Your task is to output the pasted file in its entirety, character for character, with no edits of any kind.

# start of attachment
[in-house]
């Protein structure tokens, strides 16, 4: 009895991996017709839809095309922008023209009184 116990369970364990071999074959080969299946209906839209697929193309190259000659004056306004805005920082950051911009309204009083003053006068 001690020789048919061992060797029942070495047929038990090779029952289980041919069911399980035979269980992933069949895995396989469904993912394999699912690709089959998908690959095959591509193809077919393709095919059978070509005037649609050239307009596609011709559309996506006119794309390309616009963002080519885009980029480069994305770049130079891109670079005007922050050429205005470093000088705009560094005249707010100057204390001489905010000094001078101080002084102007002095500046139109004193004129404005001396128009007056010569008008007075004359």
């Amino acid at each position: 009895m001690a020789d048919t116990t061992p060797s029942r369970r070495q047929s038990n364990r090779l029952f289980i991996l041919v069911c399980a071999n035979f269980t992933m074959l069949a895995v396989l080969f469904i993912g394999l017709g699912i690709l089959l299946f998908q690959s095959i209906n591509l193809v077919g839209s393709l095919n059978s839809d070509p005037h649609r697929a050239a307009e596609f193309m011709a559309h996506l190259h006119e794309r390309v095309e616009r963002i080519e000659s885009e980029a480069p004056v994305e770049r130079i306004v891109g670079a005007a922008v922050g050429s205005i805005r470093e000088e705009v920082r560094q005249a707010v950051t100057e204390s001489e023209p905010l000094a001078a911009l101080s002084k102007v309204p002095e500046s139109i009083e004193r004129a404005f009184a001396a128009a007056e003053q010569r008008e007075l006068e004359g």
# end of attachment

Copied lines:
[in-house]
């Protein structure tokens, strides 16, 4: 009895991996017709839809095309922008023209009184 116990369970364990071999074959080969299946209906839209697929193309190259000659004056306004805005920082950051911009309204009083003053006068 001690020789048919061992060797029942070495047929038990090779029952289980041919069911399980035979269980992933069949895995396989469904993912394999699912690709089959998908690959095959591509193809077919393709095919059978070509005037649609050239307009596609011709559309996506006119794309390309616009963002080519885009980029480069994305770049130079891109670079005007922050050429205005470093000088705009560094005249707010100057204390001489905010000094001078101080002084102007002095500046139109004193004129404005001396128009007056010569008008007075004359």
């Amino acid at each position: 009895m001690a020789d048919t116990t061992p060797s029942r369970r070495q047929s038990n364990r090779l029952f289980i991996l041919v069911c399980a071999n035979f269980t992933m074959l069949a895995v396989l080969f469904i993912g394999l017709g699912i690709l089959l299946f998908q690959s095959i209906n591509l193809v077919g839209s393709l095919n059978s839809d070509p005037h649609r697929a050239a307009e596609f193309m011709a559309h996506l190259h006119e794309r390309v095309e616009r963002i080519e000659s885009e980029a480069p004056v994305e770049r130079i306004v891109g670079a005007a922008v922050g050429s205005i805005r470093e000088e705009v920082r560094q005249a707010v950051t100057e204390s001489e023209p905010l000094a001078a911009l101080s002084k102007v309204p002095e500046s139109i009083e004193r004129a404005f009184a001396a128009a007056e003053q010569r008008e007075l006068e004359g």